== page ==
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DG Monroe, SA Johnsen, M Subramaniam, BJ Getz, S Khosla, BL Riggs, and TC Spelsberg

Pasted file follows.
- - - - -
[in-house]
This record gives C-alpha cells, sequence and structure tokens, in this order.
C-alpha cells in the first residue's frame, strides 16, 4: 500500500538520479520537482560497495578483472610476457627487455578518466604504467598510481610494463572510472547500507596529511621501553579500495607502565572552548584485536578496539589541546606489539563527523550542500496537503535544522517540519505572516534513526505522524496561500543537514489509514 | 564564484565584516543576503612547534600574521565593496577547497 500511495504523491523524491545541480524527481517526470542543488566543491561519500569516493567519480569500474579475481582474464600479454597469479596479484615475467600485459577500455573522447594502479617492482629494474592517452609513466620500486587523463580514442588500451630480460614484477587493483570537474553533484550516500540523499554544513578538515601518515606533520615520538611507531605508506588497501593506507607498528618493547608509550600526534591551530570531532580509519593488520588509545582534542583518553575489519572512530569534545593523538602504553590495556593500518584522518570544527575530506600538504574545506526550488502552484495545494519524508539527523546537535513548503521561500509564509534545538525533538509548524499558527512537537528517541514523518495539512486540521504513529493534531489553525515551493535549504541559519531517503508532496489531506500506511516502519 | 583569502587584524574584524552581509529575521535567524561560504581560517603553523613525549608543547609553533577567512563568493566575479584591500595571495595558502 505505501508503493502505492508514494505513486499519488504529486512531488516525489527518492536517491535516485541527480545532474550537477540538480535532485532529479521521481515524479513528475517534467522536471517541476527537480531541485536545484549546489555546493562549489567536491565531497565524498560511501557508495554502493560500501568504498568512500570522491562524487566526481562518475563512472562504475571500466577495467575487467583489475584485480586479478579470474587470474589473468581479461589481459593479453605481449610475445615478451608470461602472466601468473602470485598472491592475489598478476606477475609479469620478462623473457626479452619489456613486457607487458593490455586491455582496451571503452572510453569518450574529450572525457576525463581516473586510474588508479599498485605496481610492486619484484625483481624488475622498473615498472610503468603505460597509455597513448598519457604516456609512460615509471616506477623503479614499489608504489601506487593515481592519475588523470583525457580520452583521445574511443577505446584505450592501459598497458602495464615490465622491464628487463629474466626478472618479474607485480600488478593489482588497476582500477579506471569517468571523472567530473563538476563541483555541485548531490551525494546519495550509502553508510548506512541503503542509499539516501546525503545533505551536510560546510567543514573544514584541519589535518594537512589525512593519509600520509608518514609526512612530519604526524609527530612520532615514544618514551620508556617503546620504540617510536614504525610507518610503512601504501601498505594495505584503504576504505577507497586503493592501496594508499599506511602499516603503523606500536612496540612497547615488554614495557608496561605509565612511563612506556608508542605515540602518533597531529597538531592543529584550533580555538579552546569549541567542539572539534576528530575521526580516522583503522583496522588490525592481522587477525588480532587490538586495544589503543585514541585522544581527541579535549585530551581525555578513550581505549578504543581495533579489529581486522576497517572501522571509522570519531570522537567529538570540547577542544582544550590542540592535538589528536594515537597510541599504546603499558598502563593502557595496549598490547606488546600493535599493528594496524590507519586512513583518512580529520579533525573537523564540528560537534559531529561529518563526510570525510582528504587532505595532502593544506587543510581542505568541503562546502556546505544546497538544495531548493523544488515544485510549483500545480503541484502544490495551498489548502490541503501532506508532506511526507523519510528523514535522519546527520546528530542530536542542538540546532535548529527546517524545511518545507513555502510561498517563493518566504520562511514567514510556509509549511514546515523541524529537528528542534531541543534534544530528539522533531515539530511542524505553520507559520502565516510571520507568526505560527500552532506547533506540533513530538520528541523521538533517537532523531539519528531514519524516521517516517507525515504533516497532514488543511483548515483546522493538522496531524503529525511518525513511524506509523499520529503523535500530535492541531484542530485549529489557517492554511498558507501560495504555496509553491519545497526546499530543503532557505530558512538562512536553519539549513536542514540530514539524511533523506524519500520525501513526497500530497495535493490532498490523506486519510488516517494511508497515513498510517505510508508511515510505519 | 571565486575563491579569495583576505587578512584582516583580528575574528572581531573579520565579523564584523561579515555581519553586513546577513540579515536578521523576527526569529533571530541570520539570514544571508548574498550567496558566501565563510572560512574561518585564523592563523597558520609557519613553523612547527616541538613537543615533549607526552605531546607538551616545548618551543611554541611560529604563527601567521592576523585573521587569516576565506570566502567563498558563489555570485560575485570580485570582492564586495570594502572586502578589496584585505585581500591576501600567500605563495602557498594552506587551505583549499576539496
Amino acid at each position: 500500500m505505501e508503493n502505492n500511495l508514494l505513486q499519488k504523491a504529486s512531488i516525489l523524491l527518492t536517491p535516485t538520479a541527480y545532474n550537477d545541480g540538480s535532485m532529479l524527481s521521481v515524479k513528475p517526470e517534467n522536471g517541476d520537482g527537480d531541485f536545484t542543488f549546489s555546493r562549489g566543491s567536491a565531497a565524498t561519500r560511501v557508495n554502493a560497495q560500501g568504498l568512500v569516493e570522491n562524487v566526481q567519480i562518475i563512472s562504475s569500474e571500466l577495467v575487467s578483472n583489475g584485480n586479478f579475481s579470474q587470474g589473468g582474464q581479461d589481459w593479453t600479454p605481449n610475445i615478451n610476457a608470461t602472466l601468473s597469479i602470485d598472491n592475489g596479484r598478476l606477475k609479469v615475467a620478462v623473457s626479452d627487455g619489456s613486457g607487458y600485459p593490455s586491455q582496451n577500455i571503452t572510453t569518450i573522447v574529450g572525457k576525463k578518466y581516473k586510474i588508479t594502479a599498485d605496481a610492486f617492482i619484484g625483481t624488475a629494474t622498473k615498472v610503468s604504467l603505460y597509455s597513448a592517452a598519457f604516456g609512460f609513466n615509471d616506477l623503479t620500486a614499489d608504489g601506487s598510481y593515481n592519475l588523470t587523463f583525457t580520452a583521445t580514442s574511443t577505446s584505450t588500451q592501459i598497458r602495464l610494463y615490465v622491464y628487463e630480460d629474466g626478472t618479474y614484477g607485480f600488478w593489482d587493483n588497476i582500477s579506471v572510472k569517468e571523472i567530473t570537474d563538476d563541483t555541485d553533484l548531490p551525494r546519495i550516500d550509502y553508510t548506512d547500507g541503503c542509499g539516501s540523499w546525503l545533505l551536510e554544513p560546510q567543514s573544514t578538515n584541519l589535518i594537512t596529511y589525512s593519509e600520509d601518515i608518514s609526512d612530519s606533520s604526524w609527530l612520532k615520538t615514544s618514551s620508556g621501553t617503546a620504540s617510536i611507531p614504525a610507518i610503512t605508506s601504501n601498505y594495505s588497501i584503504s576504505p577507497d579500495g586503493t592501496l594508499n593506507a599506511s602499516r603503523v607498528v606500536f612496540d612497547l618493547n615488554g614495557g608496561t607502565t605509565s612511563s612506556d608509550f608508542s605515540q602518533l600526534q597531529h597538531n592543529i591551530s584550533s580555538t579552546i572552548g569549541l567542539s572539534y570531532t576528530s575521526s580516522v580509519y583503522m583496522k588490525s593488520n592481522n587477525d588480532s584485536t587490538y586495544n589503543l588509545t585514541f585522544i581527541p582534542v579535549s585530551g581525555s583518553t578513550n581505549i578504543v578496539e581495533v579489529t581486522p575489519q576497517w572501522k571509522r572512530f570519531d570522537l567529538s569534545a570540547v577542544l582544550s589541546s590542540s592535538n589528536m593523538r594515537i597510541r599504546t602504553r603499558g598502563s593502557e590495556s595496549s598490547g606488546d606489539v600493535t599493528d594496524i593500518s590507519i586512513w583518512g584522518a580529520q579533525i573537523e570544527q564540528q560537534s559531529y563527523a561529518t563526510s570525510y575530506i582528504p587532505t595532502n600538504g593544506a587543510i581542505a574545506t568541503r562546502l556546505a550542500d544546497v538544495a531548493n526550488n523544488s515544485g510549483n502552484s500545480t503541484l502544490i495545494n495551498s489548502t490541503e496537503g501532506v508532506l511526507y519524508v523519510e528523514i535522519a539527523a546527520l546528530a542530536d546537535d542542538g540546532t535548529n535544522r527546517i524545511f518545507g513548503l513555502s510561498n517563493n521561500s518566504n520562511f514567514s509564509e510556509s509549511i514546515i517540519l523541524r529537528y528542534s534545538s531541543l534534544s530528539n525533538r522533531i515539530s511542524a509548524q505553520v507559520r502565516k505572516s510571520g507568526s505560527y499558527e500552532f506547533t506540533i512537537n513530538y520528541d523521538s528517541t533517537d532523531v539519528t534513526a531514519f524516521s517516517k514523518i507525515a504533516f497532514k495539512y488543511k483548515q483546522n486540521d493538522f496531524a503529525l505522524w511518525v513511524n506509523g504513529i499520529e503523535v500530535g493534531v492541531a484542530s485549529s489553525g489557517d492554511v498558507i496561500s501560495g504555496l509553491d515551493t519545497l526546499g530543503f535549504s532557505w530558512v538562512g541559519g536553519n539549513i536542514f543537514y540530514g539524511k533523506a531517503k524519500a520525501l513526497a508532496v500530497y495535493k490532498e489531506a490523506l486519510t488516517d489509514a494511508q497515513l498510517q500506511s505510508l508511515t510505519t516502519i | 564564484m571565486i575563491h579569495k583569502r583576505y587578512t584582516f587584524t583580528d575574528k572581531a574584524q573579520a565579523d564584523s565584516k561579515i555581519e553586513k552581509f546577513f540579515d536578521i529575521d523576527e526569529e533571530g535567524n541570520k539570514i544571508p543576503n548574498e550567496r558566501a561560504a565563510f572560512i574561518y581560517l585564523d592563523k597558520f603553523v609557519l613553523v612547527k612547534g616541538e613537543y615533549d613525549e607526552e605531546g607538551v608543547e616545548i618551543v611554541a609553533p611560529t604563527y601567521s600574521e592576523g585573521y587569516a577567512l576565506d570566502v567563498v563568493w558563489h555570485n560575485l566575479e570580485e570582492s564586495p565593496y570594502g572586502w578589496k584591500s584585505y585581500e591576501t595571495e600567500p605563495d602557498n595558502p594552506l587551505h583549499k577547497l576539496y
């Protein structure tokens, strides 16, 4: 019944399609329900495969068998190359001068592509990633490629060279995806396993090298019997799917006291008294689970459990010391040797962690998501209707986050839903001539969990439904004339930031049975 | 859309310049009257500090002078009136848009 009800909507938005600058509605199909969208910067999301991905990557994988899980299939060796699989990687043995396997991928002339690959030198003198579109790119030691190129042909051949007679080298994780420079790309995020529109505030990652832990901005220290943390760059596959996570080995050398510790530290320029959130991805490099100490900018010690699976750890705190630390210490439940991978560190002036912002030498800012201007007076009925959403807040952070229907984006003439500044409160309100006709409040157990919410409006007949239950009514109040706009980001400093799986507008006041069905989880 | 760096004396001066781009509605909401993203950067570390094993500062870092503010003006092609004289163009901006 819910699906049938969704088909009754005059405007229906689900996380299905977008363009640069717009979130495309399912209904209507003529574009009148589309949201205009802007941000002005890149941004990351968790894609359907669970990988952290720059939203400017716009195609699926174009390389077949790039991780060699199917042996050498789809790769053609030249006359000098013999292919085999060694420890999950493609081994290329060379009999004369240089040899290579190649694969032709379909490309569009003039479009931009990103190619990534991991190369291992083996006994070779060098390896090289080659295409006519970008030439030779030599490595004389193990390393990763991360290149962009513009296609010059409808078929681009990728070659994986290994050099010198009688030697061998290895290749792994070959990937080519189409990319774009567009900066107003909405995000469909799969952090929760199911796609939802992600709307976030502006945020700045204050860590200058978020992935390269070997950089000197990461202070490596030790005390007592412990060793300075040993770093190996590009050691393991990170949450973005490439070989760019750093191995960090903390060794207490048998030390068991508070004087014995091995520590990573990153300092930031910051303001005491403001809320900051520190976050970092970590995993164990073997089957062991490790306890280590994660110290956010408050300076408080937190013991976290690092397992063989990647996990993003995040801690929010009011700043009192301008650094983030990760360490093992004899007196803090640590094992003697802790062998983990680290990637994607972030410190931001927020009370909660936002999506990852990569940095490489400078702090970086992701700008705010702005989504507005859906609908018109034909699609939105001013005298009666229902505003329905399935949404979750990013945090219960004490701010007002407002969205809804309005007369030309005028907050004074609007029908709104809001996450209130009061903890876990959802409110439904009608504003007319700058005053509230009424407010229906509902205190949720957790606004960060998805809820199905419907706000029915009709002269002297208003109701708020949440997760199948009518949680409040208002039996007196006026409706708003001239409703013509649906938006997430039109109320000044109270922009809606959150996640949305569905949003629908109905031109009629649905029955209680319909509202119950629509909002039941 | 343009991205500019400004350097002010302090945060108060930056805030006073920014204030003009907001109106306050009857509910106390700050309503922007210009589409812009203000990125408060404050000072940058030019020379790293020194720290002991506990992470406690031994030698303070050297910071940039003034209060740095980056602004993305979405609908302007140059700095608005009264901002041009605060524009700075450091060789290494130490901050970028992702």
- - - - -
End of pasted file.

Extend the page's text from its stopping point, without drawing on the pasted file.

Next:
Estrogen is a major sex steroid that affects the growth, maintenance, and homeostasis of the skeleton. Two isoforms of the estrogen receptor (ERalpha and ERbeta) mediate the transcriptional effects of estrogen. Although both isoforms of ER are present and functional in some human osteoblast (OB) cell lines, there is minimal information on the differential regulation of transcription by ERalpha and ERbeta homo- or heterodimers. This report demonstrates that ERalpha and ERbeta coexpression decreases the transcriptional capacity (relative to each ER isoform alone) on an estrogen response element-dependent reporter gene in OBs but not in other non-osteoblastic cell lines. These data suggest that ERalpha and ERbeta coexpression can differentially influence the degree of transcriptional activation in certain cell types. Interestingly, the overexpression of the steroid hormone receptor coactivator-1 (SRC1) resulted in preferential transcriptional enhancement by ERbeta as well as coexpressed ERalpha and ERbeta, whereas SRC2 overexpression appeared to preferentially enhance ERalpha transactivation. SRC3 overexpression failed to enhance estrogen-dependent transcription of any ER combination in OBs. Similar overexpression experiments in COS7 cells exhibited preferential enhancement of ERalpha function with all SRCs, including SRC3. Our data also demonstrated that SRC3 mRNA is reduced in osteoblastic cells, suggesting that SRC3 may have only a minor role in these cells. These data suggest that the transactivation capacity of various ER isoforms is both SRC species and cell type dependent.